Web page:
You truly can find former Gators everywhere – even on the other side of the world in China! That’s where you’ll find Robin Aubry (Class of 2008), serving as a consular officer with the foreign service. Each day he interviews over 100 people traveling to the US for work, school or vacation, but his role is also to serve as a bit of a public figure and all around community upstander: he’s spoken at film festivals, planted trees with kids for Earth Day, and moderated an event on confronting climate change, among other public appearances. We had the opportunity to catch up with him about his post-Gateway life and path to the foreign service.
What did your path to and through college look like after you graduated from Gateway?
I chose Lewis & Clark University because I knew that what helped me excel at Gateway was smaller class sizes where I could talk to the teacher/professor directly. My major was in international relations, but it took over a year to determine that was the right field of study for me. Looking back on it, Civics class with Mr. Grossman gave me a pretty good idea that I wanted to do something related to government or policy!
What made you interested in the foreign service, and what does the process to join look like?
I had no idea what the foreign service was until after I arrived in Washington DC, soon after I graduated from college. Even if I had heard about it sooner, I probably would've assumed it was a stuffy job for people who went to Ivy League schools that I would have no way of accessing. When I got to DC, though, after a couple years I found myself working at the State Department, and I had the opportunity to work with other diplomats. They helped persuade me to apply. The application process to join the foreign service is unique. When you apply, you'll send in your information and a series of personal narrative prompts. Then there's a written test that evaluates your job knowledge, skills, and writing abilities. Once that's done, a panel reviews your test results and personal narrative essays, and to move onto the next stage you're invited to participate in an oral assessment, which is done in person in Washington DC. Overall, the process takes months. My assessment took all day, and when I got the offer I nearly broke down!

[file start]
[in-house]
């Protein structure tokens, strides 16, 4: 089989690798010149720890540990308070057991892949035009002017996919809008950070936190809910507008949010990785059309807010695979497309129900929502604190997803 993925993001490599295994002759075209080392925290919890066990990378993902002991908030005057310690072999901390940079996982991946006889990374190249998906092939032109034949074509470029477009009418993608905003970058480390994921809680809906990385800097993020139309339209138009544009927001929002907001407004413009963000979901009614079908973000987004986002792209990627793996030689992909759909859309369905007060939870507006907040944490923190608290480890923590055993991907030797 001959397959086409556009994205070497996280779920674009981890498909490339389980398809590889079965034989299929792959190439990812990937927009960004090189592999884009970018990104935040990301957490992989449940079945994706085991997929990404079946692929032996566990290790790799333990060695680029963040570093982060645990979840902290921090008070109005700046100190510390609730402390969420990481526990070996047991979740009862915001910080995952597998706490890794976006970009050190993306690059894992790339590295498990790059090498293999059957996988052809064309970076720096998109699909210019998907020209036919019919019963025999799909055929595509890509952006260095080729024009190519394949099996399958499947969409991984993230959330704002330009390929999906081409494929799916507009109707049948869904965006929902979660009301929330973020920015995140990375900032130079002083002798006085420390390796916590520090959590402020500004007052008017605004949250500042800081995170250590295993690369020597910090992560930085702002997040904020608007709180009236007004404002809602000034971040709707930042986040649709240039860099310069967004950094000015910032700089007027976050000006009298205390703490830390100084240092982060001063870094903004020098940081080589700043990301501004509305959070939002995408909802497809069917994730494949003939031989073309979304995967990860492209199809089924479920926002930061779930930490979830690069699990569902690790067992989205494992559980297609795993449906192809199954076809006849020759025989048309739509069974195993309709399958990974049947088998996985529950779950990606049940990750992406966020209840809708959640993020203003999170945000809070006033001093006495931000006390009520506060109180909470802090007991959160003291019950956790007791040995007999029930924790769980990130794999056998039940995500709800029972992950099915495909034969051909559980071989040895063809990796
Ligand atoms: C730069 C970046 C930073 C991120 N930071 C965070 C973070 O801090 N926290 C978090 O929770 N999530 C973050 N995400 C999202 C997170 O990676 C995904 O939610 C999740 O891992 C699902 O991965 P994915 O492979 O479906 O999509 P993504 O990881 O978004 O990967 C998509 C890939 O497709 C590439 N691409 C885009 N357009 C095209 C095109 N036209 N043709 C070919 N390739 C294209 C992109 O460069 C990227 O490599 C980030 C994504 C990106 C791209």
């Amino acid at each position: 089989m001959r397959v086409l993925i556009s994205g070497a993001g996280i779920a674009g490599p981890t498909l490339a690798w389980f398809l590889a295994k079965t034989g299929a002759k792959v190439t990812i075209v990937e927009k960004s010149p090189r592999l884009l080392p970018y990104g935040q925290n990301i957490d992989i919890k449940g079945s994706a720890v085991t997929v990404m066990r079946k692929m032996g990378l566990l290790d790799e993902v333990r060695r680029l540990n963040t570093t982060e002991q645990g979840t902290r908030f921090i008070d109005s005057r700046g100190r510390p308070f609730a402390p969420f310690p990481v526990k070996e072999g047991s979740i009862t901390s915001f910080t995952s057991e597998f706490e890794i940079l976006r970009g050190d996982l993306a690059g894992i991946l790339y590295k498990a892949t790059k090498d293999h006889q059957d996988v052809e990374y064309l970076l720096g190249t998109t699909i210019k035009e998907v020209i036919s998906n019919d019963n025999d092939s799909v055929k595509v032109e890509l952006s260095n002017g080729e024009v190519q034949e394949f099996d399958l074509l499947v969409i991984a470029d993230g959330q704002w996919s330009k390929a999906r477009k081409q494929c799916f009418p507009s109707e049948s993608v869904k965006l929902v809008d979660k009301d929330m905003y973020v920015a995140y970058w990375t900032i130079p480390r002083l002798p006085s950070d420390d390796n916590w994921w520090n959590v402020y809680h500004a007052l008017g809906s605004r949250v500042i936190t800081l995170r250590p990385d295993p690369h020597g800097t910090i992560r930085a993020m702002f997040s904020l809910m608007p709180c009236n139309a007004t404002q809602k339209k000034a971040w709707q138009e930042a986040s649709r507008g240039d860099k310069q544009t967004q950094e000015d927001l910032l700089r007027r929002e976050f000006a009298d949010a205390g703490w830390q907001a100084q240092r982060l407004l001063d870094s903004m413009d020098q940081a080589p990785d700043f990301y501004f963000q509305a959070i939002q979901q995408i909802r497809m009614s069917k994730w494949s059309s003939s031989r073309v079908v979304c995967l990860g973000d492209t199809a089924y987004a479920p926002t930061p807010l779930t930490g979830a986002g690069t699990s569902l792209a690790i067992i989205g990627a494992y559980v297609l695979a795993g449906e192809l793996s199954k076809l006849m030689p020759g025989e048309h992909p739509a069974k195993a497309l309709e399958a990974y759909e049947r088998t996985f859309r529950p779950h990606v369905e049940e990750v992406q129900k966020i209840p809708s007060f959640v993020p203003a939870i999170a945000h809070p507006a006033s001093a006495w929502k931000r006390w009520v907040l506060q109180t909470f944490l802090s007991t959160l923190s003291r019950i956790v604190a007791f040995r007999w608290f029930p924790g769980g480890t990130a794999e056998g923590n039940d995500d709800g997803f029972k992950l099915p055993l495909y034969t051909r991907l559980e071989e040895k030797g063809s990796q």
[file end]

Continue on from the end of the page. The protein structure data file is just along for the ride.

What do you enjoy most about your work?
One of the most rewarding and challenging parts about working in the foreign service is getting to learn lots of languages. For about eight months last year I got paid to learn to speak Mandarin! Over the course of my career I can’t wait to learn even more languages.
What sticks out to you most about your time at Gateway? Are there any skills or mindsets from that time that you found have served you well in your career?
I think the value that most stuck with me from my time at Gateway was to "step up." Across my time at Gateway, what really transformed my life were people - classmates, teachers, administrators, advisors - who supported me whenever I tried something new or stepped outside of my comfort zone. That kind of support empowered me to continue trying new things, and to keep finding ways to contribute to the Gateway community. By stepping up I'm always learning, always experiencing new things, and always there to help the people around me.
What advice would you give to current Gateway students, especially those who are interested in studying or careers abroad?
First, ask for help! There are more people willing and eager to help you out than you expect - I’d be happy to be a resource for any Gateway student. Second, don’t ever catch yourself thinking that there are places, jobs, or opportunities that aren’t available to you. They are. If it’s harder to get to them, then it means they probably need you there even more than you think.